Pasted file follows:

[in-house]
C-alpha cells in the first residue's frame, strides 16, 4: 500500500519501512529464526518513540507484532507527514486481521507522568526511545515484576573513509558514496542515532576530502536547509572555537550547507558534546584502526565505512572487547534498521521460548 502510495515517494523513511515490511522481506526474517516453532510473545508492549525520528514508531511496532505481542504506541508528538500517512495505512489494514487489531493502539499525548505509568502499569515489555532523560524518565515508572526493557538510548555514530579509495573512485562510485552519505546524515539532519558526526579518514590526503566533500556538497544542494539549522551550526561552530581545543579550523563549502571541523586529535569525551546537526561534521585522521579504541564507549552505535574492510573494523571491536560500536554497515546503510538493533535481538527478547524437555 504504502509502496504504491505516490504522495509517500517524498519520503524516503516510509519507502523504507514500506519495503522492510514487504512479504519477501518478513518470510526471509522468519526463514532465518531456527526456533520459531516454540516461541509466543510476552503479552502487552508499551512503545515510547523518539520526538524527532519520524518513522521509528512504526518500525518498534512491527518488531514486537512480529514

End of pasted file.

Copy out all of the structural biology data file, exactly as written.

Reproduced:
[in-house]
C-alpha cells in the first residue's frame, strides 16, 4: 500500500519501512529464526518513540507484532507527514486481521507522568526511545515484576573513509558514496542515532576530502536547509572555537550547507558534546584502526565505512572487547534498521521460548 502510495515517494523513511515490511522481506526474517516453532510473545508492549525520528514508531511496532505481542504506541508528538500517512495505512489494514487489531493502539499525548505509568502499569515489555532523560524518565515508572526493557538510548555514530579509495573512485562510485552519505546524515539532519558526526579518514590526503566533500556538497544542494539549522551550526561552530581545543579550523563549502571541523586529535569525551546537526561534521585522521579504541564507549552505535574492510573494523571491536560500536554497515546503510538493533535481538527478547524437555 504504502509502496504504491505516490504522495509517500517524498519520503524516503516510509519507502523504507514500506519495503522492510514487504512479504519477501518478513518470510526471509522468519526463514532465518531456527526456533520459531516454540516461541509466543510476552503479552502487552508499551512503545515510547523518539520526538524527532519520524518513522521509528512504526518500525518498534512491527518488531514486537512480529514